Che was instrumental in getting Cuba to forge links with African countries during the 1960s, when Cuban soldiers fought alongside southern Africa’s liberation fighters in Angola. Guevara also personally pitched into the brutal battlefields of the newly independent Democratic Republic of Congo, convinced that the ”Yankee imperialism” he detested had to be confronted not only at home but also in its bases of support in the developing nations emerging from colonialism. He slipped into Congo in 1965, in the midst of rebel uprisings against the American-supported government, following the 1961 CIA-approved assassination of Patrice Lumumba, the Congo’s first democratically elected president.

On April 23, 1965, three months after Che met Nkrumah in Accra, (Ghana) this heroic warrior with three Cuban fighters, crossed Lake Tanganyika in two small boats as they left Kigoma, Tanzania for Congolese soil, where they fought alongside Lumumba’s guerrilla fighters. About 130 Cuban fighters used this same route in the following weeks as they joined what became known as Che’s Column One. These fighters arrived in Tanzania and crossed the Lake with the full support of President Nyerere. – The Rising Continent

By sending a vanguard of black fighters to pass on to their Congolese brothers guerrilla tactics that had proved successful in Cuba, Che and Cuban leader Fidel Castro undertook a daring experiment in the internationalization of the Communist revolution.

Che in the Congo

Che in the Congo

Before heading to the Congo, Che had been to Ghana, Algeria, Egypt, Guinea and Benin:

Ernesto Che Guevara visited Ghana in the third week of January 1965… El Che met with Nkrumah on the second day of his visit… They held discussions on the situation in Cuba, Latin America and in Africa most especially in the former Belgian colony of Congo… During his week-long stay, el Che met with the press, Liberation Movements in Accra, party leaders, unionists, youth movements and women’s movements… – The Rising Continent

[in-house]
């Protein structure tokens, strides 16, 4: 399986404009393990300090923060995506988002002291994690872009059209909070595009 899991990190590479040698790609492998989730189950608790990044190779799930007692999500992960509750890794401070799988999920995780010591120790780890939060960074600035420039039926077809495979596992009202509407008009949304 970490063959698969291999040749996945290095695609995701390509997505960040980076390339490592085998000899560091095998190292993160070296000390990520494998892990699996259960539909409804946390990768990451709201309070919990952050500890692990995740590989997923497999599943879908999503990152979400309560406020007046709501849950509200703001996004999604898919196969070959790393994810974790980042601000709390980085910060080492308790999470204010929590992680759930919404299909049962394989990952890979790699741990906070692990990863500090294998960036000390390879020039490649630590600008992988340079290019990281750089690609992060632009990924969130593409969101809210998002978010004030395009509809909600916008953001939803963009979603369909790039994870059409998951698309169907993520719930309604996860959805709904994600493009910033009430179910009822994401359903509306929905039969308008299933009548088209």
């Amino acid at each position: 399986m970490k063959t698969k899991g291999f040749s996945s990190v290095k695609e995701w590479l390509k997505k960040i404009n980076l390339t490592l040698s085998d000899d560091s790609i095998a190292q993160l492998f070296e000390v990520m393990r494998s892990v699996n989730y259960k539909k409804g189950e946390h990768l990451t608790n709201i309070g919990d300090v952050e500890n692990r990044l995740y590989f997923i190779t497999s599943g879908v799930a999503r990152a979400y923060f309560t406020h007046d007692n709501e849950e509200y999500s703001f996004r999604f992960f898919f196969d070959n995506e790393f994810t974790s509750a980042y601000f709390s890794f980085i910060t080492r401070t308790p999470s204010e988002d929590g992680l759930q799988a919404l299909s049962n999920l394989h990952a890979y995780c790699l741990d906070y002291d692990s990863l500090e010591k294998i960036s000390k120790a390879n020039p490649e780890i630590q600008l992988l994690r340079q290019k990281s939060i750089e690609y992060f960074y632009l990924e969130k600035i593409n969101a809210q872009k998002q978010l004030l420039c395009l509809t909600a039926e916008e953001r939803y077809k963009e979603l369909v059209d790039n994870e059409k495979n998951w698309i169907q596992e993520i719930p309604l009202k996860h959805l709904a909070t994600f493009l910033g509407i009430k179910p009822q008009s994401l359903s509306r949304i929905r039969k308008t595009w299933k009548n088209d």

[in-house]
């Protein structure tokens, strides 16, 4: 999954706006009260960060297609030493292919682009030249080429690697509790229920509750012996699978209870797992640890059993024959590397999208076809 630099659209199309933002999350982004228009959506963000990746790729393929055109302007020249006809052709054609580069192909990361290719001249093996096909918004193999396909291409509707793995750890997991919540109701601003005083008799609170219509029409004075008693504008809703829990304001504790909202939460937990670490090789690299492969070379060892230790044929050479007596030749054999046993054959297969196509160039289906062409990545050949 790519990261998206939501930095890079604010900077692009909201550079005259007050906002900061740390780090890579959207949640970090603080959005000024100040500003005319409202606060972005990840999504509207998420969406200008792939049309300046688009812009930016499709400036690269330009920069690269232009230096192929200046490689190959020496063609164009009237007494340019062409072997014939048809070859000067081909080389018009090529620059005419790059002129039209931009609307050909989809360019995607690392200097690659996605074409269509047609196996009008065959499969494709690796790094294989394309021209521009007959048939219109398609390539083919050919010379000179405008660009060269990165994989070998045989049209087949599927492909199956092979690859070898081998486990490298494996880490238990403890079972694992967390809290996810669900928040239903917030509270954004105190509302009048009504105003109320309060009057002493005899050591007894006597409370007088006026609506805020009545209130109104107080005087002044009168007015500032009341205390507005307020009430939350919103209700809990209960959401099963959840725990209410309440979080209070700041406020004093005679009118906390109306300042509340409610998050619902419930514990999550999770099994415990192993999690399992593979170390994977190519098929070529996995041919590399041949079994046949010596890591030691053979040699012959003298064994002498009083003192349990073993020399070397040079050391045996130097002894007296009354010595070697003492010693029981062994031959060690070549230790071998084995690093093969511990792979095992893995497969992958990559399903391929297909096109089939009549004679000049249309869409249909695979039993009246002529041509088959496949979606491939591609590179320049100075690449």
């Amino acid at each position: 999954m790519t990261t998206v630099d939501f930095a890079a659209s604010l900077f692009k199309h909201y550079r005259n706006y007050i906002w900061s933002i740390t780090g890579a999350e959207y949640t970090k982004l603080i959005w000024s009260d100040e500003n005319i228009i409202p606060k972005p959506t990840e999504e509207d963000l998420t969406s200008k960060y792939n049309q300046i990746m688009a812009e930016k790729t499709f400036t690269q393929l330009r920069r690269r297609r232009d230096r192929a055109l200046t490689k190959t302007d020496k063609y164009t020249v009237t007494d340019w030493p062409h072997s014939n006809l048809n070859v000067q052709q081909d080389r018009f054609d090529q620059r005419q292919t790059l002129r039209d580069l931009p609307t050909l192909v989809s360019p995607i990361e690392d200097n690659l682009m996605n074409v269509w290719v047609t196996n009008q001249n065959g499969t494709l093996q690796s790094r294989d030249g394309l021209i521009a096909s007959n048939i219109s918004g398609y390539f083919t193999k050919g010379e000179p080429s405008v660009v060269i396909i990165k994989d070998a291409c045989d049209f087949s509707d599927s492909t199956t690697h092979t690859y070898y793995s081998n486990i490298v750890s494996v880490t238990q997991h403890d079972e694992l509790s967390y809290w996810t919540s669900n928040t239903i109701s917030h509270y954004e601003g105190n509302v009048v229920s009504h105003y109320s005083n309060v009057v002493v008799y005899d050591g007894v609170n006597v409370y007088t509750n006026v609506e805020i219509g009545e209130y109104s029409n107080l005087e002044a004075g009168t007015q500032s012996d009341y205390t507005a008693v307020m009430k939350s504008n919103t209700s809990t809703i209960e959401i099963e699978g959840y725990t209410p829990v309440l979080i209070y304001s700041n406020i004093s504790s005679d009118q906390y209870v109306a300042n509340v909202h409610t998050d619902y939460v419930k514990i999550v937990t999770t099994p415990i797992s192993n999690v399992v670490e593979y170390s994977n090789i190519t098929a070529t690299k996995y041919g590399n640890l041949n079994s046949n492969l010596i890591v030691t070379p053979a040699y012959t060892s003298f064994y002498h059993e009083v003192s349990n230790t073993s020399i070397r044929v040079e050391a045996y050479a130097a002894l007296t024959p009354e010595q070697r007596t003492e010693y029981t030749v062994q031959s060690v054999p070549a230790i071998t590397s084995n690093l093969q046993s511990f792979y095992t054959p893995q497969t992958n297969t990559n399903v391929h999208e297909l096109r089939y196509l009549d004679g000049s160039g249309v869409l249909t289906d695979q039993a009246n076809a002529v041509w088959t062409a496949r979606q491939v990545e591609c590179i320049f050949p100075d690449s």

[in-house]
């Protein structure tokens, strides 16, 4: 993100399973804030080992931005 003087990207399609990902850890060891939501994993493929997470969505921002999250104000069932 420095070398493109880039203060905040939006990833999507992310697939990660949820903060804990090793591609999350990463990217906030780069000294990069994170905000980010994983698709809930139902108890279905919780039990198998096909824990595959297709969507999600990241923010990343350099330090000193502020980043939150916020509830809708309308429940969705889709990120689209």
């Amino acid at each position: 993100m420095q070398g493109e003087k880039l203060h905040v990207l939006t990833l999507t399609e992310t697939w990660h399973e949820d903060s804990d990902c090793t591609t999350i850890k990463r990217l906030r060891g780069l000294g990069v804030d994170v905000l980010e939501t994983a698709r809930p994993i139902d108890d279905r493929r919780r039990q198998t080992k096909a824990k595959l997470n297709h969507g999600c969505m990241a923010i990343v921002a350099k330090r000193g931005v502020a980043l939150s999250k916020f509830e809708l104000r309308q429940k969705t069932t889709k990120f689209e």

Che was murdered on October 9, 1967 on the orders of Bolivian authorities, in collusion with the CIA. After his death, Cuba remained a friend to Africa’s newly independent nations who aligned themselves with the communist state that opposed their former colonial oppressors. Today, Cuba continues to send doctors, teachers and soldiers to African countries, as demonstrated during last year’s Ebola outbreak.

Nearly 50 years after his death, Che’s image remains a symbol of resistance, determination, and hope for a better world in the eyes of many in Africa and across the globe.

Rest in Power.

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Some memorable quotes by Che:

“The true revolutionary is guided by great feelings of love.”

“If you tremble with indignation at every injustice then you are a comrade of mine.”

“Above all, always be capable of feeling deeply any injustice committed against anyone, anywhere in the world.”

“We cannot be sure of having something to live for unless we are willing to die for it.”

“I am not a liberator. Liberators do not exist. The people liberate themselves.”

Maya Angelou in Africa

May 29, 2015 § Leave a comment

Maya Angelou, the American activist, author, poet, dancer, actress, and singer died a year ago today. Angelou had a deep connection to Africa. In 1961, she helped organize a protest at the United Nations over the assassination of Congolese leader Patrice Lumumba, which had been approved by the CIA.

Shortly after, she moved to Cairo, Egypt, and served as the editor of the Arab Observer. The country was at the time a center of anti-colonial movements opposed to imperialism and Zionism. During her time in Cairo, she met Nelson Mandela while he was on his trip in Africa in 1962, to garner support for the armed struggle and to undergo military training.

Maya Angelou

Maya Angelou (April 4, 1928 – May 28, 2014)